Congratulations are definitely in order for such dedication and will power. :smile:

Darienne

 

learn, learn, learn...

 

Life in the Meadows and Rivers

Cheers & Chocolates

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I have been watching this thread with interest as it is very timely for me and my hubby. We both discovered a cholesterol issue on recent doctor's visits and I have been considering another run at the low carb. diets. I have big issues with not baking, food, baking is such a huge part of our lives I was not sure how I was going to handle this and not feel like we are depriving ourselves. After reading this thread I think I will "have a go" at it.

Regards,

Kat

"I eat fat back, because bacon is too lean"

-overheard from a 105 year old man

"The only time to eat diet food is while waiting for the steak to cook" - Julia Child

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Had a guest this weekend and had a blow-out weekend for the diet. And what was best of all?

Excellent bread with cold butter. Better than the wine, the homemade apple pie, the pulled pork, etc. Yep. The bread and butter. Yummm. :wub:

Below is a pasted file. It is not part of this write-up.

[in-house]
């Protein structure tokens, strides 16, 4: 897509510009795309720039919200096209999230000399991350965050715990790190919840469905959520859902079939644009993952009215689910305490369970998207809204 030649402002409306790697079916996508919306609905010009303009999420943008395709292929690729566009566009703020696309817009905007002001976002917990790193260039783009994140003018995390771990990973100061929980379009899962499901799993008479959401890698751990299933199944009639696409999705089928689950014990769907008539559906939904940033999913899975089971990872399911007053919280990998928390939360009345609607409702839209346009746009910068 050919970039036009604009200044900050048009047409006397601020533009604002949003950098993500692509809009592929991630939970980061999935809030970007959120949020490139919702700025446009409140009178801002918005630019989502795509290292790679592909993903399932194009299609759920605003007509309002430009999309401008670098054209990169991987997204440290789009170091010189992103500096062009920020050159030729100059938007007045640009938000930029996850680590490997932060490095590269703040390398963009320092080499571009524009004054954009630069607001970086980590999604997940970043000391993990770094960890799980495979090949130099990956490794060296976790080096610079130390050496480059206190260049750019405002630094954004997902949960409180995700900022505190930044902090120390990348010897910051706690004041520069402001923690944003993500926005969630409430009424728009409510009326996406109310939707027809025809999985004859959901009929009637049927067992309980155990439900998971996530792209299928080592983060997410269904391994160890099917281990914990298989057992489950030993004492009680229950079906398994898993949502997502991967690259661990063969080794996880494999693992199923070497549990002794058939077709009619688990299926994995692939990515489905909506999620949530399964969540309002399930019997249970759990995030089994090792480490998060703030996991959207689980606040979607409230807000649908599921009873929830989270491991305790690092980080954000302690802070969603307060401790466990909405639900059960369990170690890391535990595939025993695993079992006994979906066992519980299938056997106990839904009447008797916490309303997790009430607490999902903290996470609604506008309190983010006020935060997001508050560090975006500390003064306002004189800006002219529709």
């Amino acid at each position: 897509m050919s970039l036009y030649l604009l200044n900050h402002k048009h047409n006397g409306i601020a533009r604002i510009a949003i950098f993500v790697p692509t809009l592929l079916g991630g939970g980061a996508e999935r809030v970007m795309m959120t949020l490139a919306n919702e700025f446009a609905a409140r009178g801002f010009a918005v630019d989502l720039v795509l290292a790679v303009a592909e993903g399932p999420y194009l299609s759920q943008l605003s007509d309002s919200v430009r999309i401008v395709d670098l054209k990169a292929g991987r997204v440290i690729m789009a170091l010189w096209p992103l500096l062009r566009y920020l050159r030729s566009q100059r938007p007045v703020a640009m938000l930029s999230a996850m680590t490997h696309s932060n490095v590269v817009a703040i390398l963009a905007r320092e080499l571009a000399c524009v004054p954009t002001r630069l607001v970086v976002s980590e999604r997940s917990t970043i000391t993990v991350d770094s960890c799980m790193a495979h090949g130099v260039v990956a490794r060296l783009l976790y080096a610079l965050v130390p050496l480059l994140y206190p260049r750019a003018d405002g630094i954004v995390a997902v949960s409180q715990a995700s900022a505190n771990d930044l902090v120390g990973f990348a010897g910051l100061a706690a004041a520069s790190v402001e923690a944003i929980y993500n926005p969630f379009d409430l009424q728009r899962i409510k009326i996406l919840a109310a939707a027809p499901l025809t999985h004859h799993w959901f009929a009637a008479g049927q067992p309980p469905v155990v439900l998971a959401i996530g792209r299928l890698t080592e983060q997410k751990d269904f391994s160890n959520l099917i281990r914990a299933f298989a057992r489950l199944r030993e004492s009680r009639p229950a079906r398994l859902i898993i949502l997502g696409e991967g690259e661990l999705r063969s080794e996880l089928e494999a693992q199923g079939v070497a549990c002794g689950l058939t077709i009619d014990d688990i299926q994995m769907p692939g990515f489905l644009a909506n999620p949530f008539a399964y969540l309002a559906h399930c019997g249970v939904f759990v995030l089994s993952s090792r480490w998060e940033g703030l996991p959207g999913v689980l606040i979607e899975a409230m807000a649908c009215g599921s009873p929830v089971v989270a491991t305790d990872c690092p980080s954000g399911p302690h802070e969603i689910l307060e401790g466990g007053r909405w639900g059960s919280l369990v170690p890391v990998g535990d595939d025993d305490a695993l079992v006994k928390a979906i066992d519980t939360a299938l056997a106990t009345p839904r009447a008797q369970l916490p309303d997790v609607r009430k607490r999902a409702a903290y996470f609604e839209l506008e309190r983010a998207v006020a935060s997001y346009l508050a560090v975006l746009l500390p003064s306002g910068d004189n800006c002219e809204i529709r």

Tomorrow...back to the salt mines. :raz:

Darienne

 

learn, learn, learn...

 

Life in the Meadows and Rivers

Cheers & Chocolates

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Darienne,

I think that having a blow-out every once in a while is a good thing! And you clearly enjoyed it. :laugh: You can't be perfect all of the time. The trick is to get right back on your healthy eating plan and keep moving forward.

I think it's the behavior over time that hurts us, not any one meal.

Kat,

Check out the author Gary Taubes. He discusses low carb diets and heart disease with respect to current research (books and blog). I think his basic premise is that cholesterol may not be the right biomarker for heart disease. Rather it's triglycerides and certain types of LDL. Anyway, basically low carb diets reduce these biomarkers even if you don't drop huge pounds. It was true for me, actually. Within 6 weeks of cutting out most processed carbs, my blood lipid levels were all well in the "normal" range, although my doctor would be happy if I raised my HDL a little more. Oh, and I have a hard time giving up baking. I have moved to making chocolates, mostly, and giving it all away as quickly as I can. Though I feel a little guilty foisting all of that sugar and processed carb to others.